The routine may vary slightly between different groups. Every sesshin begins with an orientation and procedures are explained at that time.
Beginners enjoy dokusan because it provides a break from long hours of sitting; it feels good to get up during a sitting to join the dokusan line and thereafter to enter the dokusan room. Many students also visit a restroom after a dokusan as well, thereby further lengthening the break before returning to the zendo.
As practice matures, however, the attitude towards dokusan undergoes a seismic shift. The student arises from the mat without letting go of practice, with no thought of taking a break. The student maintains his or her practice and carries it into the dokusan room for the teacher to see.
One of the most amazing sections of The Three Pillars of Zen concerns dokusans. Roshi Kapleau served as the chief court reporter during the Nurenburg war crime trials and as such was proficient in taking shorthand. He also lived in Japan long enough to become fluent in Japanese. Although dokusan is traditionally private, he served as an interpreter for English speakers sitting in dokusan with Roshi Yasutani. With both the permission of the students and the Roshi, he would transcribe, in shorthand, the dokusan conversation as soon as it was over. Those dokusan conversations were, with permission of course, published in The Three Pillars and are the only known records of Roshi/student dokusans that have ever been published.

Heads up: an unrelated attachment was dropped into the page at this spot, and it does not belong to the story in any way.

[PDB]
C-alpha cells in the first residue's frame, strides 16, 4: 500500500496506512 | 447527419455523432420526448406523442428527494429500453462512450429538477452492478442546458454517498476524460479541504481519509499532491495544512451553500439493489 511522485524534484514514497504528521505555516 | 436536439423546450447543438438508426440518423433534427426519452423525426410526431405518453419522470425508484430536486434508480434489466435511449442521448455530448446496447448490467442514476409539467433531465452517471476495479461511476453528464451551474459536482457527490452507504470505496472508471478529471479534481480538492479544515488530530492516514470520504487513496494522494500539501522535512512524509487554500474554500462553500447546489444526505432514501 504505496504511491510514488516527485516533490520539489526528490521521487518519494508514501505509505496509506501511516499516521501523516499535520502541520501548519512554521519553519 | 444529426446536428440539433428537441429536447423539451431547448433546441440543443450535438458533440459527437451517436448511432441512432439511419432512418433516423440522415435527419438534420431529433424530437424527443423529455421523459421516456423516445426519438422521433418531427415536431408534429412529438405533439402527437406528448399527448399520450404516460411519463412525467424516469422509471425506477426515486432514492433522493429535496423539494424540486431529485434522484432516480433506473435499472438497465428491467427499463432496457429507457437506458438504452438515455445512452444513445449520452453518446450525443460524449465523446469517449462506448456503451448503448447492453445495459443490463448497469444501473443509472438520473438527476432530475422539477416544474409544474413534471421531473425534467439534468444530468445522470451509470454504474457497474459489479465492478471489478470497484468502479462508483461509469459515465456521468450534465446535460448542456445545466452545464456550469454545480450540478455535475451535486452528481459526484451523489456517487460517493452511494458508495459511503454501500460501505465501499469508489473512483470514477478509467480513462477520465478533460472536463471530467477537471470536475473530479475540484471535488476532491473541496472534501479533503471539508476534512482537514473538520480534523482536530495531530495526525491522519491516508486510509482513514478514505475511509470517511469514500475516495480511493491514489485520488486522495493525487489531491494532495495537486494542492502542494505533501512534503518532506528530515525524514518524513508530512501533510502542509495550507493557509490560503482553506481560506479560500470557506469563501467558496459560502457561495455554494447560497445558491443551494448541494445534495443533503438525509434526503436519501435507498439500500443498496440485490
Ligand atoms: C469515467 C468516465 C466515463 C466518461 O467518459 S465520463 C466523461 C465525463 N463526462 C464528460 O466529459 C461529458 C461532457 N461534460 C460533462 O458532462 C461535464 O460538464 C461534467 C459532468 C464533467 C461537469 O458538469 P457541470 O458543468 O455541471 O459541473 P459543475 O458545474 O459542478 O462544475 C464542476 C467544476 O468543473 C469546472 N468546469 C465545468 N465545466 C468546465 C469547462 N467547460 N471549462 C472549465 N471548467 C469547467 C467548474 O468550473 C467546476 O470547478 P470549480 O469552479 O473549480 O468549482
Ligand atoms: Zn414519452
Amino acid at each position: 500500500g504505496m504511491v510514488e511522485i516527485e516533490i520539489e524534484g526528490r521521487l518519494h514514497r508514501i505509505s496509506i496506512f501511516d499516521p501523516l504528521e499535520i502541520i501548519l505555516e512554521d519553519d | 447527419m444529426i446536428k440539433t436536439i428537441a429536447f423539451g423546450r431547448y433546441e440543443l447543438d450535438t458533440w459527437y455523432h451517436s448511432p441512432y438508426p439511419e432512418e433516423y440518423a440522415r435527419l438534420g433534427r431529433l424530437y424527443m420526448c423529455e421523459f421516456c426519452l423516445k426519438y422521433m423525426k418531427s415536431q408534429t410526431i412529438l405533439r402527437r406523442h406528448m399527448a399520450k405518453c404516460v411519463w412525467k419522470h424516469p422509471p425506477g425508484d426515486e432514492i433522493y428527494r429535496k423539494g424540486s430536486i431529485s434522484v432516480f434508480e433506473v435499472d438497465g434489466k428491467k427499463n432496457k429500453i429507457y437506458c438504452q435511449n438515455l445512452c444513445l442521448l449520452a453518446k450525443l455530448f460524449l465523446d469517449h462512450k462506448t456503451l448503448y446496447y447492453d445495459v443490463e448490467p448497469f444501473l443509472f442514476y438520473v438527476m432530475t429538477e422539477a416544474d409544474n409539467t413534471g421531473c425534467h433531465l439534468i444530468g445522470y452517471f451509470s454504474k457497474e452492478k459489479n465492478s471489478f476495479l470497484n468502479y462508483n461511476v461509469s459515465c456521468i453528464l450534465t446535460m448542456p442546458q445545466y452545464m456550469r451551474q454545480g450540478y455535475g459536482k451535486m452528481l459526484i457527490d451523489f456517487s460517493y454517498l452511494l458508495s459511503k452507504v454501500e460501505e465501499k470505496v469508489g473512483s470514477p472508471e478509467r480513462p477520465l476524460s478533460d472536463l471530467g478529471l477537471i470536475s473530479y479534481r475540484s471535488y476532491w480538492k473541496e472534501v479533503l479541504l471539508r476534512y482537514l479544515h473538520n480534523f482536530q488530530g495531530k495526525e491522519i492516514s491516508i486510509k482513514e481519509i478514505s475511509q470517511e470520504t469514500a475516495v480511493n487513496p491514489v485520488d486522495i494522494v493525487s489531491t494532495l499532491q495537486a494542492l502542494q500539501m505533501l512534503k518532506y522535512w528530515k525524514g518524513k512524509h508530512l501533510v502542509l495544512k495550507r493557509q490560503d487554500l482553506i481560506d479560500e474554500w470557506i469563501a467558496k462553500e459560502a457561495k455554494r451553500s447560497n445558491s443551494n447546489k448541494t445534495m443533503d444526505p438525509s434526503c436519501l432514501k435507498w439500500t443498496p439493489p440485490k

A dokusan can be less than a minute in length or more than an hour but most are five to fifteen minutes.
Dokusan is associated with sesshin practice and is typically offered several times a day during a sesshin. A student may demonstrate his or her understanding of a koan during dokusan or may just sit in zazen with the teacher. The student may also use the dokusan to ask questions that are relevant to Zen practice.
Although the dokusan room is usually remote from the zendo, I have attended sesshins where I have heard someone scream Mu! at the top of their lungs while in the dokusan room with a teacher. Every scream of Mu! that I have heard sounded forced and insincere to me. I have never been certified as a teacher, but I think even I can distinguish between a heart-felt and a contrived presentation.
And there is no rule that says a student passes Mu! when he or she screams it loudly with selfless abandonment. The teacher is really looking at the student’s eyes, the student’s demeanor; the teacher can tell when a student has seen Mu! or whatever koan the student has been working on.
Whenever my teacher asked me to show MU! to him, I never felt moved to scream that word with window-rattling force as my fellow students sometimes do. I usually respond to a challenge to show Mu! simply by sitting still. I hear the teacher saying: You are making progress. Keep trying! Then he rings the bell and another dokusan is over.